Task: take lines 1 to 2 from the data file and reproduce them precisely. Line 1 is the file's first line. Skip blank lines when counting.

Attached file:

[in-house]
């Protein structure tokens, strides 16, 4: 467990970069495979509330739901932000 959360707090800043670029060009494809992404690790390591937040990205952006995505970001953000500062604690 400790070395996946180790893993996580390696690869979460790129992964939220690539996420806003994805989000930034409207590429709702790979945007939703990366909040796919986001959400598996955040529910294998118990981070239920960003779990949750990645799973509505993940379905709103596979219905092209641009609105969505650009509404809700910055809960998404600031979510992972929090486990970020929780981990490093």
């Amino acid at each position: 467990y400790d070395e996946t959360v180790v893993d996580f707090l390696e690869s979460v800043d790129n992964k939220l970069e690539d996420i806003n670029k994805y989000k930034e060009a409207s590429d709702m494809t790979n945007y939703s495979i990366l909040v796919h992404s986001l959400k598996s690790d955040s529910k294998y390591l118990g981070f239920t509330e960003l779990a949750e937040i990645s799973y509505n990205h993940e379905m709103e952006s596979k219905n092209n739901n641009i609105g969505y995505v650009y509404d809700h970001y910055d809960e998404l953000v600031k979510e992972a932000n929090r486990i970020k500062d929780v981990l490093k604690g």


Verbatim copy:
[in-house]
């Protein structure tokens, strides 16, 4: 467990970069495979509330739901932000 959360707090800043670029060009494809992404690790390591937040990205952006995505970001953000500062604690 400790070395996946180790893993996580390696690869979460790129992964939220690539996420806003994805989000930034409207590429709702790979945007939703990366909040796919986001959400598996955040529910294998118990981070239920960003779990949750990645799973509505993940379905709103596979219905092209641009609105969505650009509404809700910055809960998404600031979510992972929090486990970020929780981990490093």